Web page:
Accountability structures that support school self-evaluation, enquiry and learning

Melanie Ehren*

*Corresponding author for this work

Research output: Chapter in Book / Report / Conference proceedingChapterAcademicpeer-review

Abstract

This chapter explains how current top-down, standardised accountability systems shape the ecosystem in which schools are working, narrow teaching and learning, and prevent schools from developing a culture of professional learning. It presents an alternative model of ‘intelligent accountability’ which supports schools to become enquiring and learning organisations. The chapter shows how standardised accountability systems, such as high-stakes testing and school inspections, have standardised aspects of a school’s organisation. It draws on work of M. C. Alkin to present an alternative, more localised and subjective model of evaluation which would support schools in using research evidence to improve their practice, and develop a research-engaged organisational culture. P. J. DiMaggio and W. W. Powell’s work on isomorphism is used to understand how formal and informal pressure, uncertainty and professional networks and norms lead to high levels of standardisation of schools’ cultures and structures which are narrowly organised around the standards in accountability frameworks.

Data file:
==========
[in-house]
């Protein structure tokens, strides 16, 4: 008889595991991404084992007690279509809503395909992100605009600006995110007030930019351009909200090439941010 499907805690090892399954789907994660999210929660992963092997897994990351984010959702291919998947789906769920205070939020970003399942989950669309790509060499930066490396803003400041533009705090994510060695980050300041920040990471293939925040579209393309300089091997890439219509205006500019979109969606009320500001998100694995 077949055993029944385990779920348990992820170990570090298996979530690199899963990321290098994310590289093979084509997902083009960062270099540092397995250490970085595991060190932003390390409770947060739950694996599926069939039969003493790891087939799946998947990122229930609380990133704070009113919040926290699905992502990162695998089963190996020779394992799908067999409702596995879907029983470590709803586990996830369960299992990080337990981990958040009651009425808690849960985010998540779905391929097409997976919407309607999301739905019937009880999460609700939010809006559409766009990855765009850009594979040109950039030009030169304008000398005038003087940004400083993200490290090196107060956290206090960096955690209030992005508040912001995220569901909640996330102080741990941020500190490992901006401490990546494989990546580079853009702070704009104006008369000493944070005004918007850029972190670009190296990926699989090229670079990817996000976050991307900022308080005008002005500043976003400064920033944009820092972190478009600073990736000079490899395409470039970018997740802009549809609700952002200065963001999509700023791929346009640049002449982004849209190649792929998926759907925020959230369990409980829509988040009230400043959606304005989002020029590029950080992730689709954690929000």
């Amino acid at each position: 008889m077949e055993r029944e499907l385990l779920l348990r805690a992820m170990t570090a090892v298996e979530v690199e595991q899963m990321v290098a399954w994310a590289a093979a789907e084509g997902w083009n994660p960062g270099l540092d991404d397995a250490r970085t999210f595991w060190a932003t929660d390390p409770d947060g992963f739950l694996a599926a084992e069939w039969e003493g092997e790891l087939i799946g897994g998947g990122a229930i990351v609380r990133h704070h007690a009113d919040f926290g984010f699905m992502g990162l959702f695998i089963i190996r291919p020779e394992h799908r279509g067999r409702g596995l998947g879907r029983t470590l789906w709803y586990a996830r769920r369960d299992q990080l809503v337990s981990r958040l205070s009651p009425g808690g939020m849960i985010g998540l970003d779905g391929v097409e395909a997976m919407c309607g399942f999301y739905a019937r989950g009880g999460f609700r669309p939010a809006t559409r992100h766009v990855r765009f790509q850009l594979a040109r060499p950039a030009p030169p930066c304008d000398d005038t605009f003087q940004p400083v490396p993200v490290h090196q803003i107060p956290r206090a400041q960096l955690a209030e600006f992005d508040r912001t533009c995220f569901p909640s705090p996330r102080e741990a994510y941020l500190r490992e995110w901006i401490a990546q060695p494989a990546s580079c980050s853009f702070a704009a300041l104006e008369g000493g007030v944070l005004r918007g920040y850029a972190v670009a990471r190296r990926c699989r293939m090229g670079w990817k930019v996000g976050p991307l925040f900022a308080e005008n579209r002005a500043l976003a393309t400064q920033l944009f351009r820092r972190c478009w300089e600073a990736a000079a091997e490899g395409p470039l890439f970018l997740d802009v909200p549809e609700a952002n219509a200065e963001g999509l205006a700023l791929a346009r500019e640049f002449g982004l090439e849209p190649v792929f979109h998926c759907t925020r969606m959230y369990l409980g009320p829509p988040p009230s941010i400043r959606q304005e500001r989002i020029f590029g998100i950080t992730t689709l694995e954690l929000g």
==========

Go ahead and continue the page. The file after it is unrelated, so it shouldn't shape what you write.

Original languageEnglish
Title of host publicationAn Ecosystem for Research-Engaged Schools
Subtitle of host publicationReforming Education through Research
PublisherTaylor and Francis AS
Pages41-55
Number of pages15
ISBN (Electronic)9781351329453
ISBN (Print)9781138574458
DOIs
Publication statusPublished - 1 Jan 2019
Externally publishedYes

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    Ehren, M. (2019). Accountability structures that support school self-evaluation, enquiry and learning. In An Ecosystem for Research-Engaged Schools: Reforming Education through Research (pp. 41-55). Taylor and Francis AS. https://doi.org/10.4324/9780203701027-4